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Government cracks down on ADF veterans training foreign militaries



Former Australian Defence Force personnel who carry out unauthorised military training to foreign troops will face up to 20 years in prison under new laws.

The legislation is in response comes amid concerns Australian pilots are being recruited to train China's air force. It will be introduced into federal parliament today by the government, the Sydney Morning Herald reports.

Defence Minister Richard Marles wants to strengthen existing legislation to protect national security.

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Former servicemen and women as well as ex-public servants will be required to gain the approval of the defence minister if they want to work for a foreign military or government.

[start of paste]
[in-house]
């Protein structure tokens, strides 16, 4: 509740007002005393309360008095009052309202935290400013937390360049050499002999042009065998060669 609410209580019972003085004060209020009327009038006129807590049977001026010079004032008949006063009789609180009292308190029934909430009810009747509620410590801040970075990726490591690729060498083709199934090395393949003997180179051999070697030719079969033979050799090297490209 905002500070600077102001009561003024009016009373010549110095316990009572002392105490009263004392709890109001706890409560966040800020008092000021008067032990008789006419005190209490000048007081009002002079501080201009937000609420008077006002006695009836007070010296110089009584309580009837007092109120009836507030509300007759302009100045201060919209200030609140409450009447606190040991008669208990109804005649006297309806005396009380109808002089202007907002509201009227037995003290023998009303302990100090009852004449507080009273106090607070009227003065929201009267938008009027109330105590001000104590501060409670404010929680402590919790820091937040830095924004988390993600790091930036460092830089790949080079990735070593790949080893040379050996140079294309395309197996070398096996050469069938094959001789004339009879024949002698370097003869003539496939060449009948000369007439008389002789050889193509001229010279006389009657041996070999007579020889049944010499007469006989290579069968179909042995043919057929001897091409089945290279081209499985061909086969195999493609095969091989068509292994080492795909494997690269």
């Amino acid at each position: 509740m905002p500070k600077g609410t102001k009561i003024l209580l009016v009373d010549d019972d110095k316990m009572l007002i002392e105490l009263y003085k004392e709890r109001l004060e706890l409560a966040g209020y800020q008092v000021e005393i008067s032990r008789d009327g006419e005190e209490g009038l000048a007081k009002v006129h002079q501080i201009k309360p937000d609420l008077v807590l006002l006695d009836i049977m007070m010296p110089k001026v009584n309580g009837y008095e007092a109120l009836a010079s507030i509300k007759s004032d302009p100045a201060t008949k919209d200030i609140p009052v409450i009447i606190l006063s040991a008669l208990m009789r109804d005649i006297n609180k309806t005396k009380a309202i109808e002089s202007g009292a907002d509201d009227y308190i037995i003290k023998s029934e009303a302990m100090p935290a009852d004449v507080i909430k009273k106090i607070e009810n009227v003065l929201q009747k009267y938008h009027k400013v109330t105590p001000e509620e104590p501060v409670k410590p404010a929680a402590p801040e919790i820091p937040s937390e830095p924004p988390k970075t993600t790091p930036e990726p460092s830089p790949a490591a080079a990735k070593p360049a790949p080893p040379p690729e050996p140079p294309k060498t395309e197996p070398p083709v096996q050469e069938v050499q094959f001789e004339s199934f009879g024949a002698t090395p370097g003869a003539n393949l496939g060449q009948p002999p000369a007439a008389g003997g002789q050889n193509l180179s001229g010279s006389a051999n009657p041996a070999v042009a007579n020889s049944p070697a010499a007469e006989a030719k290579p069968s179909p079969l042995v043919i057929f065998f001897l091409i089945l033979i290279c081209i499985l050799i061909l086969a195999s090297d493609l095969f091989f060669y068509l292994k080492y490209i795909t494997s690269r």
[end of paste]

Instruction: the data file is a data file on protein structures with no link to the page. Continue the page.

The work they performed in Australia and information they had access to will be considered by the minister before he gives the go-ahead.

But Australians seeking work with Australia's partners in the Five Eyes intelligence grouping – New Zealand, the US, Canada and the UK – would be exempted from the new laws.

The overhaul aims to reassure Australia's partners in the AUKUS nuclear-powered submarines agreement – the US and Britain – about the sharing of classified military technology.

Australia citizen Daniel Duggan, a former American military pilot, has been in custody since last October over US allegations he trained Chinese aviators.

He is fighting the US extradition efforts and insists the training was for civilian pilots.

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